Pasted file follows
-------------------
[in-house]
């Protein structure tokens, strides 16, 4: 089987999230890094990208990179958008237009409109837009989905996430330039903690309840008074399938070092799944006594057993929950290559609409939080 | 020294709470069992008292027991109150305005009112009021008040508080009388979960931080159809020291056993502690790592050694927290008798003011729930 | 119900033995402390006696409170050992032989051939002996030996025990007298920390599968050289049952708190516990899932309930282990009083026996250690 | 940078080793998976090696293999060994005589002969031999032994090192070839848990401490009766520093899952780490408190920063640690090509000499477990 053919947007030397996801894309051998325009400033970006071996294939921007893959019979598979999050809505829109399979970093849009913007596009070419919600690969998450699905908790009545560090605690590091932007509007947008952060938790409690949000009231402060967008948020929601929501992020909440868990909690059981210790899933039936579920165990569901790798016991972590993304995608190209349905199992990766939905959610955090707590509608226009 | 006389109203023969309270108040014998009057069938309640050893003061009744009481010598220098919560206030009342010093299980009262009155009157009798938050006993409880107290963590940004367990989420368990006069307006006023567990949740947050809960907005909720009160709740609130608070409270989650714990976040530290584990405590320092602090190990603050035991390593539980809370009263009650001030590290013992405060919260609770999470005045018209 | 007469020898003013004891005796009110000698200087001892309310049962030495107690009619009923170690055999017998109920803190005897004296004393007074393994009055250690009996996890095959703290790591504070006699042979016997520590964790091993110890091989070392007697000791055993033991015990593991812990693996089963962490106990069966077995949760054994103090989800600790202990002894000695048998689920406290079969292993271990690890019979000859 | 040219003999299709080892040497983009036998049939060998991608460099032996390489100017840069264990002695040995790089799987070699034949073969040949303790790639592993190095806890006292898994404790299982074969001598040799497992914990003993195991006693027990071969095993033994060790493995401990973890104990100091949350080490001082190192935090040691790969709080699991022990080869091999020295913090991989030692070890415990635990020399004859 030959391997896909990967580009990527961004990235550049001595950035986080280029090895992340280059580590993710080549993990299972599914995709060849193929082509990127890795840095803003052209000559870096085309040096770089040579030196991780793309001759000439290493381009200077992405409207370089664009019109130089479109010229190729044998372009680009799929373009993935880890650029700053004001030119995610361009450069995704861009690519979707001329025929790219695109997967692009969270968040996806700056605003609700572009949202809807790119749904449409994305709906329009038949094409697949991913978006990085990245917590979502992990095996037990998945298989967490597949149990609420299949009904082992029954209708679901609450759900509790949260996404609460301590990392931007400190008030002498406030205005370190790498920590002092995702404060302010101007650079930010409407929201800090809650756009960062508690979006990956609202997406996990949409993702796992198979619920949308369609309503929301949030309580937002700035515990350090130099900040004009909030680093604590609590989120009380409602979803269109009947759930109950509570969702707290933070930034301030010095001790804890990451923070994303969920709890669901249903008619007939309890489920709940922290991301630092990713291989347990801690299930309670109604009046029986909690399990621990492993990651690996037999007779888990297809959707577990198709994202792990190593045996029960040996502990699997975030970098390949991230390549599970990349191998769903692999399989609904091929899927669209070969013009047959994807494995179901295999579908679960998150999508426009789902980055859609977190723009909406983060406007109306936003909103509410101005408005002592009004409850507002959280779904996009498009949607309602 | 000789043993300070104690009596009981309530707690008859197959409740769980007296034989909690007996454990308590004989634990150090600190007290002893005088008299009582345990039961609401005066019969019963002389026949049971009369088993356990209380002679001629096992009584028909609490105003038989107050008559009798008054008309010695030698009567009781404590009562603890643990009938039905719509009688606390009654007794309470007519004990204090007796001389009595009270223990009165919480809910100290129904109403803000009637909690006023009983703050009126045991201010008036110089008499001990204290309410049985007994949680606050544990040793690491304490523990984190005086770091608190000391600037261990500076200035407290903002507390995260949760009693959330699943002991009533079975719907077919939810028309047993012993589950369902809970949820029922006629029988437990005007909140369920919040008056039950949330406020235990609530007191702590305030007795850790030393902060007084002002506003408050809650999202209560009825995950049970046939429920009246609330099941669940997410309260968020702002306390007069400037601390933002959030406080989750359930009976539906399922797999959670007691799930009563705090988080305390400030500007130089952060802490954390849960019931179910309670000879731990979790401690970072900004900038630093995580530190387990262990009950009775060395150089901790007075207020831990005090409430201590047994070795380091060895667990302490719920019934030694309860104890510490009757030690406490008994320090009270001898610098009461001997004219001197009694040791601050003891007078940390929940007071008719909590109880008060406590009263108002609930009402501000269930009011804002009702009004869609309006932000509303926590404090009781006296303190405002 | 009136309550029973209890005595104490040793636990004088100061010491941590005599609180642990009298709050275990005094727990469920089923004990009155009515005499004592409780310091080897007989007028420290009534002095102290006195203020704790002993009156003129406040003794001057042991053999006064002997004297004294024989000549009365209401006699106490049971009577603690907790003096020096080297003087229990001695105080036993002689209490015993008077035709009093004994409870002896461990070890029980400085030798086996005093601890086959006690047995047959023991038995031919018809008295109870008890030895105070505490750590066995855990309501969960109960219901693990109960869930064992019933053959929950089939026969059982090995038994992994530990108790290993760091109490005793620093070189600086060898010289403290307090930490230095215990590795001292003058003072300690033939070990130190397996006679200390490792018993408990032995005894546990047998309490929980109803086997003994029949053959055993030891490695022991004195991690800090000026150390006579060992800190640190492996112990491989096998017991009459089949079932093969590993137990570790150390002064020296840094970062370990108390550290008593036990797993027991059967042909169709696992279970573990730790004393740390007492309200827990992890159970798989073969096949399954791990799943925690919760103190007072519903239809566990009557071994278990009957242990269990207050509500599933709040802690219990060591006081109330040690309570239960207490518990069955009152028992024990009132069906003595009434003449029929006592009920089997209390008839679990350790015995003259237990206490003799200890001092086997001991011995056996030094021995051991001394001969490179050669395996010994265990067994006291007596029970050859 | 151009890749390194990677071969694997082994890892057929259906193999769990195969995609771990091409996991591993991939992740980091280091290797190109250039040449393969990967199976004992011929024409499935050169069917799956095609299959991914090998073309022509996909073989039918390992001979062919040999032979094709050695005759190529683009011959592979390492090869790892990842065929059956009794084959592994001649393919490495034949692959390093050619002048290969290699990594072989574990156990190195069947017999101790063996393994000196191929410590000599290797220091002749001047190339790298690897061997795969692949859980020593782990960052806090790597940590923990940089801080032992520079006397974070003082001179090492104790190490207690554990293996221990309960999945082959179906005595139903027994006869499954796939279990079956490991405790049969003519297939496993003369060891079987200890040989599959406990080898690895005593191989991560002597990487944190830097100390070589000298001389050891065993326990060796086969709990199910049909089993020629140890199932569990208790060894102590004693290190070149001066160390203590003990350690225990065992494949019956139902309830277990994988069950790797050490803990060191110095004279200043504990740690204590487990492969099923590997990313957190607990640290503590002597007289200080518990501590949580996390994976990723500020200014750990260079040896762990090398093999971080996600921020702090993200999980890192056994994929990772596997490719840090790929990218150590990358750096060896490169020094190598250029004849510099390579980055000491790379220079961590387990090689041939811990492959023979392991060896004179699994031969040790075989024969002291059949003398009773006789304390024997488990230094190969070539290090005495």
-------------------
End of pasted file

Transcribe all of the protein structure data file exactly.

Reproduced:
[in-house]
């Protein structure tokens, strides 16, 4: 089987999230890094990208990179958008237009409109837009989905996430330039903690309840008074399938070092799944006594057993929950290559609409939080 | 020294709470069992008292027991109150305005009112009021008040508080009388979960931080159809020291056993502690790592050694927290008798003011729930 | 119900033995402390006696409170050992032989051939002996030996025990007298920390599968050289049952708190516990899932309930282990009083026996250690 | 940078080793998976090696293999060994005589002969031999032994090192070839848990401490009766520093899952780490408190920063640690090509000499477990 053919947007030397996801894309051998325009400033970006071996294939921007893959019979598979999050809505829109399979970093849009913007596009070419919600690969998450699905908790009545560090605690590091932007509007947008952060938790409690949000009231402060967008948020929601929501992020909440868990909690059981210790899933039936579920165990569901790798016991972590993304995608190209349905199992990766939905959610955090707590509608226009 | 006389109203023969309270108040014998009057069938309640050893003061009744009481010598220098919560206030009342010093299980009262009155009157009798938050006993409880107290963590940004367990989420368990006069307006006023567990949740947050809960907005909720009160709740609130608070409270989650714990976040530290584990405590320092602090190990603050035991390593539980809370009263009650001030590290013992405060919260609770999470005045018209 | 007469020898003013004891005796009110000698200087001892309310049962030495107690009619009923170690055999017998109920803190005897004296004393007074393994009055250690009996996890095959703290790591504070006699042979016997520590964790091993110890091989070392007697000791055993033991015990593991812990693996089963962490106990069966077995949760054994103090989800600790202990002894000695048998689920406290079969292993271990690890019979000859 | 040219003999299709080892040497983009036998049939060998991608460099032996390489100017840069264990002695040995790089799987070699034949073969040949303790790639592993190095806890006292898994404790299982074969001598040799497992914990003993195991006693027990071969095993033994060790493995401990973890104990100091949350080490001082190192935090040691790969709080699991022990080869091999020295913090991989030692070890415990635990020399004859 030959391997896909990967580009990527961004990235550049001595950035986080280029090895992340280059580590993710080549993990299972599914995709060849193929082509990127890795840095803003052209000559870096085309040096770089040579030196991780793309001759000439290493381009200077992405409207370089664009019109130089479109010229190729044998372009680009799929373009993935880890650029700053004001030119995610361009450069995704861009690519979707001329025929790219695109997967692009969270968040996806700056605003609700572009949202809807790119749904449409994305709906329009038949094409697949991913978006990085990245917590979502992990095996037990998945298989967490597949149990609420299949009904082992029954209708679901609450759900509790949260996404609460301590990392931007400190008030002498406030205005370190790498920590002092995702404060302010101007650079930010409407929201800090809650756009960062508690979006990956609202997406996990949409993702796992198979619920949308369609309503929301949030309580937002700035515990350090130099900040004009909030680093604590609590989120009380409602979803269109009947759930109950509570969702707290933070930034301030010095001790804890990451923070994303969920709890669901249903008619007939309890489920709940922290991301630092990713291989347990801690299930309670109604009046029986909690399990621990492993990651690996037999007779888990297809959707577990198709994202792990190593045996029960040996502990699997975030970098390949991230390549599970990349191998769903692999399989609904091929899927669209070969013009047959994807494995179901295999579908679960998150999508426009789902980055859609977190723009909406983060406007109306936003909103509410101005408005002592009004409850507002959280779904996009498009949607309602 | 000789043993300070104690009596009981309530707690008859197959409740769980007296034989909690007996454990308590004989634990150090600190007290002893005088008299009582345990039961609401005066019969019963002389026949049971009369088993356990209380002679001629096992009584028909609490105003038989107050008559009798008054008309010695030698009567009781404590009562603890643990009938039905719509009688606390009654007794309470007519004990204090007796001389009595009270223990009165919480809910100290129904109403803000009637909690006023009983703050009126045991201010008036110089008499001990204290309410049985007994949680606050544990040793690491304490523990984190005086770091608190000391600037261990500076200035407290903002507390995260949760009693959330699943002991009533079975719907077919939810028309047993012993589950369902809970949820029922006629029988437990005007909140369920919040008056039950949330406020235990609530007191702590305030007795850790030393902060007084002002506003408050809650999202209560009825995950049970046939429920009246609330099941669940997410309260968020702002306390007069400037601390933002959030406080989750359930009976539906399922797999959670007691799930009563705090988080305390400030500007130089952060802490954390849960019931179910309670000879731990979790401690970072900004900038630093995580530190387990262990009950009775060395150089901790007075207020831990005090409430201590047994070795380091060895667990302490719920019934030694309860104890510490009757030690406490008994320090009270001898610098009461001997004219001197009694040791601050003891007078940390929940007071008719909590109880008060406590009263108002609930009402501000269930009011804002009702009004869609309006932000509303926590404090009781006296303190405002 | 009136309550029973209890005595104490040793636990004088100061010491941590005599609180642990009298709050275990005094727990469920089923004990009155009515005499004592409780310091080897007989007028420290009534002095102290006195203020704790002993009156003129406040003794001057042991053999006064002997004297004294024989000549009365209401006699106490049971009577603690907790003096020096080297003087229990001695105080036993002689209490015993008077035709009093004994409870002896461990070890029980400085030798086996005093601890086959006690047995047959023991038995031919018809008295109870008890030895105070505490750590066995855990309501969960109960219901693990109960869930064992019933053959929950089939026969059982090995038994992994530990108790290993760091109490005793620093070189600086060898010289403290307090930490230095215990590795001292003058003072300690033939070990130190397996006679200390490792018993408990032995005894546990047998309490929980109803086997003994029949053959055993030891490695022991004195991690800090000026150390006579060992800190640190492996112990491989096998017991009459089949079932093969590993137990570790150390002064020296840094970062370990108390550290008593036990797993027991059967042909169709696992279970573990730790004393740390007492309200827990992890159970798989073969096949399954791990799943925690919760103190007072519903239809566990009557071994278990009957242990269990207050509500599933709040802690219990060591006081109330040690309570239960207490518990069955009152028992024990009132069906003595009434003449029929006592009920089997209390008839679990350790015995003259237990206490003799200890001092086997001991011995056996030094021995051991001394001969490179050669395996010994265990067994006291007596029970050859 | 151009890749390194990677071969694997082994890892057929259906193999769990195969995609771990091409996991591993991939992740980091280091290797190109250039040449393969990967199976004992011929024409499935050169069917799956095609299959991914090998073309022509996909073989039918390992001979062919040999032979094709050695005759190529683009011959592979390492090869790892990842065929059956009794084959592994001649393919490495034949692959390093050619002048290969290699990594072989574990156990190195069947017999101790063996393994000196191929410590000599290797220091002749001047190339790298690897061997795969692949859980020593782990960052806090790597940590923990940089801080032992520079006397974070003082001179090492104790190490207690554990293996221990309960999945082959179906005595139903027994006869499954796939279990079956490991405790049969003519297939496993003369060891079987200890040989599959406990080898690895005593191989991560002597990487944190830097100390070589000298001389050891065993326990060796086969709990199910049909089993020629140890199932569990208790060894102590004693290190070149001066160390203590003990350690225990065992494949019956139902309830277990994988069950790797050490803990060191110095004279200043504990740690204590487990492969099923590997990313957190607990640290503590002597007289200080518990501590949580996390994976990723500020200014750990260079040896762990090398093999971080996600921020702090993200999980890192056994994929990772596997490719840090790929990218150590990358750096060896490169020094190598250029004849510099390579980055000491790379220079961590387990090689041939811990492959023979392991060896004179699994031969040790075989024969002291059949003398009773006789304390024997488990230094190969070539290090005495």